Then you come to trouble. You are in the wilderness, you have affliction, and then is said: "Rest in the Lord and wait patiently for Him," and when you are enabled to that, to leave yourself, your circumstances, men, things, want, everything that may have pressed upon you, leave all with the Lord; commit all into His keeping and feel in your soul, now His will is my delight, His dispensation with me is the choice of my soul, you have real rest. And this I will say and I know no child of God who has had the experience will contradict me I will say this, that five minutes of this rest will give you an impression of the goodness of God that no endowment, and no preaching, no reading can ever lodge in your mind and understanding. O it is so pure, it is so heavenly, it is so blessed! "Rest in the Lord," in His holy will, in His divine dispensations, in the afflictive dispensations; rest in Him, wait patiently for Him to come and work what deliverance you need, what deliverance it may please Him to grant. Who is all this? Christ is all and in all. The good will of Him that dwelt in the bush is here. The design of God for your good is here. The foundation that you shall be a partaker of His holiness lodges here, the end is here, that you may be brought in God's time into the kingdom prepared for you from the foundation of the world.
Christ is all and in all here, and beloved friends, He is all the power of God in His church. Says Paul to the Romans: "I am not ashamed of the gospel of Christ, for it is the power of God unto salvation to everyone that believeth." (Rom. 1:16) This then brings it into experience. That is not a mere statement, not a laying down of a doctrine, it is a real bringing the doctrine of the gospel into experience: "The power of God to everyone that believeth." And what a power it is to overcome unbelief, to scatter the darkness and confusion of our minds, to do away with sin and guilt from the conscience, and to fill an empty heart with a revealed Christ, and to make the sinner know that he is accepted in the Beloved, and that all that is necessary for His appearing before the Most High in glory, he receives from Jesus Christ. My beloved friends, this power of God is wonderful in the heart, it subdues sin. If ever you get the foot of your faith on the pride of your nature, you will say the power was God's. "The foot shall tread it down," that is, "the lofty city." "He layeth it low, even to the ground. The foot shall tread it down, even the feet of the poor and the steps of the needy." If ever you say in heart, "Be gone unbelief, my Saviour is near," it is the power of God in you. If ever you can say in your heart, "This God is my God for ever and ever and will be my guide even unto death," that is the power of God. When you walk at liberty, when you walk up and down in the name of the Lord, when you feel happy in the Lord, when all disputes are ended in forgiveness, when all controversies are drowned in the blood of Christ, when your will is brought into unison with the will of God, the power that accomplished these things in the power of Christ, the power of that blessed One who is said to be the power of God. Therefore no distinctions of human nature among men can have any effect at all here. They are just as if they did not exist, so truly, so absolutely, is the whole work in the regenerate person the work of God, that a man must say: "Now I had nothing to do with it. I was passive, when Christ first came; I have been passive every time mercy has come anew to me. I have not been left passive. Ah, mercy has made me move, but I was passive in the reception continually, so that my nature was subdued. I am a vessel, and mercy was poured in; and so let me say in conclusion, this being the case, on whose head must the crown be put, who shall bear the glory? Why, the Lord Himself.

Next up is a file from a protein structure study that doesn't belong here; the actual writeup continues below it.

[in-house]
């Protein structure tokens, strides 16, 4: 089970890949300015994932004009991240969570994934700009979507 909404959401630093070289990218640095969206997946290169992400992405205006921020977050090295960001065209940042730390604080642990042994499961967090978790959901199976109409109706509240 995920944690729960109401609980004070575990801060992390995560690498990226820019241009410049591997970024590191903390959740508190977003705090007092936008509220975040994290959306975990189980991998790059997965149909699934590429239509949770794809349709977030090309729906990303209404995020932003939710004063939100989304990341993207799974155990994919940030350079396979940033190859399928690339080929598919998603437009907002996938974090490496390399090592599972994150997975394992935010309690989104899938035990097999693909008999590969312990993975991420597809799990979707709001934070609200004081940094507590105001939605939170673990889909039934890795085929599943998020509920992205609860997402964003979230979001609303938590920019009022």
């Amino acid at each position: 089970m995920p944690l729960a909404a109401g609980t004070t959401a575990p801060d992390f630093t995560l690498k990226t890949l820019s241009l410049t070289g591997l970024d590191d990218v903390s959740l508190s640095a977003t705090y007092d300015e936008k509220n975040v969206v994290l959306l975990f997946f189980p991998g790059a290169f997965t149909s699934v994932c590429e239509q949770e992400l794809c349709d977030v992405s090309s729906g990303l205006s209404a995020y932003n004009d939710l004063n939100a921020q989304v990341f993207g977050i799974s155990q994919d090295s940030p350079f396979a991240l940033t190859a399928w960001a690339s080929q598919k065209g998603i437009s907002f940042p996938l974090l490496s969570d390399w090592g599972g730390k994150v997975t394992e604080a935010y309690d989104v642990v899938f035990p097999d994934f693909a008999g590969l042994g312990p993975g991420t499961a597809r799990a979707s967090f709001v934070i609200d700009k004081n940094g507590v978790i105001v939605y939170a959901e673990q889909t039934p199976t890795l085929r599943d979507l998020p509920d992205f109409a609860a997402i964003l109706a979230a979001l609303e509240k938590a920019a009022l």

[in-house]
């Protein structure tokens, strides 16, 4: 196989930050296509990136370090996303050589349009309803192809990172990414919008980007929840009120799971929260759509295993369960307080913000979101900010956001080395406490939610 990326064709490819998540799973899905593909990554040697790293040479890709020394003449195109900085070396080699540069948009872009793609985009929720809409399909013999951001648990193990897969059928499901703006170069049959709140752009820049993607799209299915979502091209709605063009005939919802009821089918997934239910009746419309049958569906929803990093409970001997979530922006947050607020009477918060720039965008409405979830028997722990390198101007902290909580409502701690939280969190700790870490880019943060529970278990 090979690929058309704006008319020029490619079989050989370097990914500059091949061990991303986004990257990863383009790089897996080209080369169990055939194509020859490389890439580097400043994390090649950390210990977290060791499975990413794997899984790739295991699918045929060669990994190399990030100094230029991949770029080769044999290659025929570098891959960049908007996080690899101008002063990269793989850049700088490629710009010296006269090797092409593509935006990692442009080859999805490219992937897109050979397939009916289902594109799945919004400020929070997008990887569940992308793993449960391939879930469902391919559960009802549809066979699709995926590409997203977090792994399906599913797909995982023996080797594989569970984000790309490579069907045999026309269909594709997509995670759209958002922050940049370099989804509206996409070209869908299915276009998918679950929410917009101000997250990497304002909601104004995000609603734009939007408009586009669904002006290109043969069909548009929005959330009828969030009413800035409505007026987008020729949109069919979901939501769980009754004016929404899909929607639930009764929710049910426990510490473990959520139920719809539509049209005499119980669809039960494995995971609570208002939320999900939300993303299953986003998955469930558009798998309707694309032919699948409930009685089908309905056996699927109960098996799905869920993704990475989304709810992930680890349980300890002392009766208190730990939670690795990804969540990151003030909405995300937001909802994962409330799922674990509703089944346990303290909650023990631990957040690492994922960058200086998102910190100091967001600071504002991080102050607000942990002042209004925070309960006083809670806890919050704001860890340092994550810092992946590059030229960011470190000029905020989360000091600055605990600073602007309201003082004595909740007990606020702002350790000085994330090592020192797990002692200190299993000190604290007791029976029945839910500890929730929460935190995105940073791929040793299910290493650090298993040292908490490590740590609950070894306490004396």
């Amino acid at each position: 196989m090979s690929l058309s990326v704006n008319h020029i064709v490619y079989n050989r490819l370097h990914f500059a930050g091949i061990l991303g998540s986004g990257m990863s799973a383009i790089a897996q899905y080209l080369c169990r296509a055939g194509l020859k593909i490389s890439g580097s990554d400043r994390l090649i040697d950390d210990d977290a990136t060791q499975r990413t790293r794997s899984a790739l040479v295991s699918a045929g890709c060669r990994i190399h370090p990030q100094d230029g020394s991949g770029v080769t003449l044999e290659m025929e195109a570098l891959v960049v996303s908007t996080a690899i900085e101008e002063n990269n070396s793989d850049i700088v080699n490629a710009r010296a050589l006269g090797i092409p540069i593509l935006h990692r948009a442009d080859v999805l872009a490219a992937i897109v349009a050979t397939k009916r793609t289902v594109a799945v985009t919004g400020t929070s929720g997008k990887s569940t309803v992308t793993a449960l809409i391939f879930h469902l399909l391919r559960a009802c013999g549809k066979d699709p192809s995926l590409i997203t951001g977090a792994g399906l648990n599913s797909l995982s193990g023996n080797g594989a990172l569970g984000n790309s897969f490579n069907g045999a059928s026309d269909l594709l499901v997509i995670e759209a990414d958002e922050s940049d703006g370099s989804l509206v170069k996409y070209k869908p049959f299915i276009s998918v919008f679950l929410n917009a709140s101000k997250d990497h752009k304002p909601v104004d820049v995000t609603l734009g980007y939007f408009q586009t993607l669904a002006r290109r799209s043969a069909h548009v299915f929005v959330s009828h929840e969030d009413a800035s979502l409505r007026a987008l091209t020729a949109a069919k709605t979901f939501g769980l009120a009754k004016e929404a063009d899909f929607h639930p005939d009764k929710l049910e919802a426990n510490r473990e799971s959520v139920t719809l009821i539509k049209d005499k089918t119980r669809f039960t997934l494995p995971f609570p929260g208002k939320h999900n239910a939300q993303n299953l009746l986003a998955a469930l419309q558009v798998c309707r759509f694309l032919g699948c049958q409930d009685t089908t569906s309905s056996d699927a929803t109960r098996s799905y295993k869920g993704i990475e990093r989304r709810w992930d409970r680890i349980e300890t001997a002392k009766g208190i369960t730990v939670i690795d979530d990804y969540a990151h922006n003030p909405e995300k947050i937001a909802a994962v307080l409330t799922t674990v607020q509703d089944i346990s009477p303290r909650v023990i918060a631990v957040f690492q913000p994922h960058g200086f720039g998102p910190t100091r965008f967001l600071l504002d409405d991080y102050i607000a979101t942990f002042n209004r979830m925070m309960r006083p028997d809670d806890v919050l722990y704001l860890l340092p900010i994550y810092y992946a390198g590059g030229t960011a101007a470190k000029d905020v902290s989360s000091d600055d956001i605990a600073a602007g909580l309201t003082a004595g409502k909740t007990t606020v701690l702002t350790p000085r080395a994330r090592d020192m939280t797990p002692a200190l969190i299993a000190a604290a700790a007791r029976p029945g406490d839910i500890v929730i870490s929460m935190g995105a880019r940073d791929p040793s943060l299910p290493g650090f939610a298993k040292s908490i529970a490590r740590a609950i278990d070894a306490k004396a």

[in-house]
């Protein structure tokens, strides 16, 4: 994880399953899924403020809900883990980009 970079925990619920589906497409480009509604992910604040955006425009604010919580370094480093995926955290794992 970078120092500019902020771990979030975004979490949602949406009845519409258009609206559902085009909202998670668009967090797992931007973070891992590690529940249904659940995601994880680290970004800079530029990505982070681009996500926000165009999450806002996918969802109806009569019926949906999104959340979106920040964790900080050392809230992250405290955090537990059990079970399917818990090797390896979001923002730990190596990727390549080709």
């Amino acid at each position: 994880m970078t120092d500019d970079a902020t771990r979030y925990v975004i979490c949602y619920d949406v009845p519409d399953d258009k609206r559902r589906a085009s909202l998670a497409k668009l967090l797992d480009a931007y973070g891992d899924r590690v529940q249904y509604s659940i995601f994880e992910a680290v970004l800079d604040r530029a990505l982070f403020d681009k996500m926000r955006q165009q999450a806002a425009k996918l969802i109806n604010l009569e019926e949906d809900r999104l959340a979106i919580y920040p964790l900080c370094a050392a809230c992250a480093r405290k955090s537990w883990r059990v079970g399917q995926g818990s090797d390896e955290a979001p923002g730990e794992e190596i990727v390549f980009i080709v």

Therefore we find the song that is in the church triumphant in heaven, is also in the church militant on earth. It is one song sung in different manners. In heaven perfectly: "Unto him that loved us and washed us from our sins in His own blood and hath made us kings and priests unto God and His Father, unto him be glory and dominion for ever and ever." (Rev. 1:5,6) And what have we sung some of us, what have we sung in our hearts when our lips have not moved, when we have been prostrated before the Lord, when our hearts have swelled, when we felt we could do no other than praise Him, and our hearts have been tuned, and we have sung a song. What has it been? Just the same: "Unto him that loved us." Just the same: "Sovereign grace o'er sin abounding, Ransomed souls the tidings swell, 'Tis a deep that knows no sounding, Who its breadth or length can tell? On its glories let my soul for ever dwell." The song flows to Him. Christ is all and in all, permeating all; His name pervades, it is pervasive; His blood penetrates, His righteousness covers, His grace subdues, His peace conquers, His rest is delightful in every respect. It is thus then that the creature is nothing but a receiver, passive in the reception. The creature has here no distinctions, neither rich nor poor, neither learned nor ignorant, neither strong nor weak, neither good nor bad. Privileges help not, and no lack of privileges can be any bar because from first to last He is "Alpha and Omega, the beginning and the ending, saith the Lord Almighty."
Well my brethren, let us try by the help of God, notwithstanding that we are so low, many of us, and have so little grace, to praise the Lord for His great goodness to us. Let us bring the sacrifice of praise, even the fruit of our lips, to Him who has been so boundless in His goodness over what we have thought and felt to be our boundless guilt, our dreadful sins.
May the Lord bless you, bless His truth, and give this sweet sacred foundation to each one, that Christ now would bring His love, His goodness, His mercy, His atonement, that Christ in His grace is all in all. Amen.